Despite all the uncertainty and restrictions imposed due to the global coronavirus pandemic, top mountain biker 21-year-old Henry Liebenberg has made a conscious decision to remain positive.
The U23 SA MTB XCO national champion says with recent Covid-19 developments affecting the sport so radically it could be a while before riders like him see a start line again.
“The decision has been made to suspend national and international racing entirely until there is a clear sign of containment of the virus.
“We as athletes live for the start line, but I respect the decision that has been made by Cycling SA and the UCI. With this, a lot of time has been made available to us, time to reset and time to enjoy the small things in life.”
Liebenberg, who won the KZN XCO Championships last year, is currently on the family farm, which is quite remote and far from civilisation.
“It will be interesting to see how the government reacts to the situation from here. My plan is to wait it out and see where we go from there.
“The first priority is to stay healthy and not take any unnecessary risks. This pandemic could be a big blow to the sport world-wide. Everything is on hold, so we as athletes are uncertain how the rest of the year will look and how we should prepare.
“As soon as we have clarity on the situation my coach and I will formulate a plan on how to prepare for the future from here.”
He added that his goal was still to be the best possible athlete he could be.
“Seasonal goals definitely look different. If there is no racing then obviously the goals are in question.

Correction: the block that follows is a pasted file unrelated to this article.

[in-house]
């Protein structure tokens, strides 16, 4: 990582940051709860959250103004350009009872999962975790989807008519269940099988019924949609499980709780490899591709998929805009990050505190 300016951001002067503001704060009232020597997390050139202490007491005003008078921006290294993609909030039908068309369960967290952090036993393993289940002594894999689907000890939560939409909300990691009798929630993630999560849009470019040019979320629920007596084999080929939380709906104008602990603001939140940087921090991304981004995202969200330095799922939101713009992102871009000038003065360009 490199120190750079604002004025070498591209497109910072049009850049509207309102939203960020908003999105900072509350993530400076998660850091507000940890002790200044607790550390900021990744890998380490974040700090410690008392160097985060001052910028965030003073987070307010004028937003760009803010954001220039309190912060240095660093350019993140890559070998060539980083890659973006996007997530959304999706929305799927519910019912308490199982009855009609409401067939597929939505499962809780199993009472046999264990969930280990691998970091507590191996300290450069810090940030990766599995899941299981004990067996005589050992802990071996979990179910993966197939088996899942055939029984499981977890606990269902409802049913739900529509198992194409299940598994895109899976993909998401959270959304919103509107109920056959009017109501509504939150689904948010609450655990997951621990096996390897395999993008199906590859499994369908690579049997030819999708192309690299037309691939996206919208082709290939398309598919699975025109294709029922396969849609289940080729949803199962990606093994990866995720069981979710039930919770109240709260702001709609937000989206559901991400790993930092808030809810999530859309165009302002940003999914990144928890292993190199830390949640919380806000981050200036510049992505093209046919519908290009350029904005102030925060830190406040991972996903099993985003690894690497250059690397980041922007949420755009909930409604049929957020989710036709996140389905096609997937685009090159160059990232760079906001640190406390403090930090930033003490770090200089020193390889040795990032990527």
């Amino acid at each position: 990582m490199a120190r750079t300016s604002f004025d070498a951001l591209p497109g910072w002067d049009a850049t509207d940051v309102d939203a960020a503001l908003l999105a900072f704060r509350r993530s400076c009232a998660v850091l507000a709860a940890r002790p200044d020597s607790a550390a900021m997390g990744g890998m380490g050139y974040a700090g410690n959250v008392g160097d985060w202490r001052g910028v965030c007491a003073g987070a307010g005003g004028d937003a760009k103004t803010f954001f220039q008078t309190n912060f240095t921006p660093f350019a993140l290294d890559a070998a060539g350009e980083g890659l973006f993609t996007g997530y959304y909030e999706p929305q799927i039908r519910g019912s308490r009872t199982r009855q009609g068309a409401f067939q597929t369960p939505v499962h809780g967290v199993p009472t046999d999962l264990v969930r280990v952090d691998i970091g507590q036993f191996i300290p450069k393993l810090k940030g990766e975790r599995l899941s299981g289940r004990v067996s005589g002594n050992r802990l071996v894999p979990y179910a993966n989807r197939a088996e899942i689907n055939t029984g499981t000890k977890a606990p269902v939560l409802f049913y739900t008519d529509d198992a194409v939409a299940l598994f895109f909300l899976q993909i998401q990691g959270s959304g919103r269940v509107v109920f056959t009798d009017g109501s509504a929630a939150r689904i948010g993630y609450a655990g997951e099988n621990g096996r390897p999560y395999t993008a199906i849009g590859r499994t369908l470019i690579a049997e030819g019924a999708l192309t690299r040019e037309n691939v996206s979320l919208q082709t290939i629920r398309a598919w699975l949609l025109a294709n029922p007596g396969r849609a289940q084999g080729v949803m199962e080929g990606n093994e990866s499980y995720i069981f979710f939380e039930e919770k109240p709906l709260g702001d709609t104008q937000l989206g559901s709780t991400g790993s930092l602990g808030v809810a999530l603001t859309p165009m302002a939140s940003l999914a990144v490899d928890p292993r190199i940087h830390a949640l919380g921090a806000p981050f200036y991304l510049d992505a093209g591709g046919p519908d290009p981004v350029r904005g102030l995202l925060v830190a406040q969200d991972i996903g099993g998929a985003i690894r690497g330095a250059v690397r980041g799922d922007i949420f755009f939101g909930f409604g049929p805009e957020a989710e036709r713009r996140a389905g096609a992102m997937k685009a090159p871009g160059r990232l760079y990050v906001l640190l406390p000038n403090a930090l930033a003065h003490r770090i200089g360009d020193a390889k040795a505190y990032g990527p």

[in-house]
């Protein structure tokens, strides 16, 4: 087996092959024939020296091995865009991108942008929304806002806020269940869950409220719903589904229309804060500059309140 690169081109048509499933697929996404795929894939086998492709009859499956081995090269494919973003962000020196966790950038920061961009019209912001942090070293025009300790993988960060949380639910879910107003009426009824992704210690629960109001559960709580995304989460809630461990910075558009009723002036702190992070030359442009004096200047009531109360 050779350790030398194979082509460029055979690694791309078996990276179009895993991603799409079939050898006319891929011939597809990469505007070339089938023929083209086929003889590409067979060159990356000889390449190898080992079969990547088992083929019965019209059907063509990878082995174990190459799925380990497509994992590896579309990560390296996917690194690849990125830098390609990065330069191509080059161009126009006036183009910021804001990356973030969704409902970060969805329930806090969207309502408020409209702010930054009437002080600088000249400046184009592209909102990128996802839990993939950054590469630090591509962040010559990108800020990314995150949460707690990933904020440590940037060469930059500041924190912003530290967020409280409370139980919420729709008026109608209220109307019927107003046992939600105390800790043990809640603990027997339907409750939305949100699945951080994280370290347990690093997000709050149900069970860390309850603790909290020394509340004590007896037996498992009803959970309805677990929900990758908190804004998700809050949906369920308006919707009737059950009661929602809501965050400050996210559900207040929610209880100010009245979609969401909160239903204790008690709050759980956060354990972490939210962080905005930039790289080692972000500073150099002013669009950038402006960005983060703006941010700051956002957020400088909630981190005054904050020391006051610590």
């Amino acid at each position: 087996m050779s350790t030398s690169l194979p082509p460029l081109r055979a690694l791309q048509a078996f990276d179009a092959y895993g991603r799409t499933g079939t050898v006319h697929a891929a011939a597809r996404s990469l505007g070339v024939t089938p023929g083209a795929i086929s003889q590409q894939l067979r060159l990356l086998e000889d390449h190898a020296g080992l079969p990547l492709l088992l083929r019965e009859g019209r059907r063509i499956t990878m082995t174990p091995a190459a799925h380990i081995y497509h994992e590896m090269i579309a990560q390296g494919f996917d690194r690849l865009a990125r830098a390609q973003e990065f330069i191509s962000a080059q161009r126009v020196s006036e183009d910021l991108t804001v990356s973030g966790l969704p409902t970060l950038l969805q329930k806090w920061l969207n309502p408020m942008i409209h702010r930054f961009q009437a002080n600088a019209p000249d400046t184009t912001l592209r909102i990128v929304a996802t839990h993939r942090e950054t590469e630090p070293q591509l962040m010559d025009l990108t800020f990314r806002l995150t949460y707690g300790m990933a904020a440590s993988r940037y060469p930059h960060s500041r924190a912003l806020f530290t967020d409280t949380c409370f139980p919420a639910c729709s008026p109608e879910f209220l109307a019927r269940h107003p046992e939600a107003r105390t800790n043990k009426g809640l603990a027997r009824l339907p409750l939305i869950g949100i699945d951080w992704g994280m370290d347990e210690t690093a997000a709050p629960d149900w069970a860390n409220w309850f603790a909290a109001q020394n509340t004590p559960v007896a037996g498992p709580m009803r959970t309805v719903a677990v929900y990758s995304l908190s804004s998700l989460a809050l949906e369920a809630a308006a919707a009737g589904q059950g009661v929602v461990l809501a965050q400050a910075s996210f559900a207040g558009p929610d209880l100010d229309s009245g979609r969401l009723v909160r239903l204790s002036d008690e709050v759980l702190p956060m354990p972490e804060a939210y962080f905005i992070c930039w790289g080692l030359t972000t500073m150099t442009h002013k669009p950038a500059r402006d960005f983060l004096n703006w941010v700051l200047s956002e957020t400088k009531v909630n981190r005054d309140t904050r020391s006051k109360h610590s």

“My goal is still the same – to better myself as an athlete. And when we know when the season will continue we will plan my races and priorities accordingly.
“The only positives I can see at the moment is that we have been given some down time; time to be with family and friends.”
Throughout his years on the bike, Liebenberg said the sport had taught him quite a few things.
“One of them is that the body can always do way more than what you think.
“Cycling has taught me to be grateful for my talents and has given me freedom. When I’m on my bike nothing else matters.”
Every day was still a learning curve and he never stopped learning new things.
“My perspective on what it means to be an athlete has changed a lot: to be better than the day before, observe what works for me personally in a workout and adapt to training off the bike to become stronger and faster.
“It fascinates me to see how my coach and I have adapted to training over the years and how we’ve become smarter in our training. This to me is the fascinating part of being a professional athlete.
“The path you walk to become the best you can possibly be to me is very exciting.”
He added that the best part of being a pro was the journey you took to become better, faster and more efficient.
“Training day in and day out to be the best athlete you can be fascinates me. I’m absolutely in love with this process.
“My advice to any youngster would be to just ride your bike. Have fun and enjoy every second on it.
“If you decide to acquire a coach and start training more seriously make sure you never lose the element of fun,” said Liebenberg, whose ultimate goal is to represent SA at the Olympics.